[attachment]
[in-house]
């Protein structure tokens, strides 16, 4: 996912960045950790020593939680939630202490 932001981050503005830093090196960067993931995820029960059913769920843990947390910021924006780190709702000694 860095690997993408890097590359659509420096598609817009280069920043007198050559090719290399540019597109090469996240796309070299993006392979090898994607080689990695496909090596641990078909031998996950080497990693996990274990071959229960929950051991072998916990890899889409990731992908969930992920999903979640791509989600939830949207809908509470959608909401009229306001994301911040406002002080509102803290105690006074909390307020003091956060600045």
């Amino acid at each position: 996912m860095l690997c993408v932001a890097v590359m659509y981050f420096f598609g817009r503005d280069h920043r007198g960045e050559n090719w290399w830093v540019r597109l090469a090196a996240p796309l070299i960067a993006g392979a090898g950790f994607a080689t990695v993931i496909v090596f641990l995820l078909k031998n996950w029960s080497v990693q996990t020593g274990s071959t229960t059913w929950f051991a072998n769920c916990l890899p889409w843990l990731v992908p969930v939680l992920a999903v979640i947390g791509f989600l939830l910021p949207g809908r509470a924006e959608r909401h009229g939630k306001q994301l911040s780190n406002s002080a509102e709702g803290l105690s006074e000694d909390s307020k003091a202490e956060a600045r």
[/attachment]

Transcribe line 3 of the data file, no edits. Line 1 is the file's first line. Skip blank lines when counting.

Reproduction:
């Amino acid at each position: 996912m860095l690997c993408v932001a890097v590359m659509y981050f420096f598609g817009r503005d280069h920043r007198g960045e050559n090719w290399w830093v540019r597109l090469a090196a996240p796309l070299i960067a993006g392979a090898g950790f994607a080689t990695v993931i496909v090596f641990l995820l078909k031998n996950w029960s080497v990693q996990t020593g274990s071959t229960t059913w929950f051991a072998n769920c916990l890899p889409w843990l990731v992908p969930v939680l992920a999903v979640i947390g791509f989600l939830l910021p949207g809908r509470a924006e959608r909401h009229g939630k306001q994301l911040s780190n406002s002080a509102e709702g803290l105690s006074e000694d909390s307020k003091a202490e956060a600045r």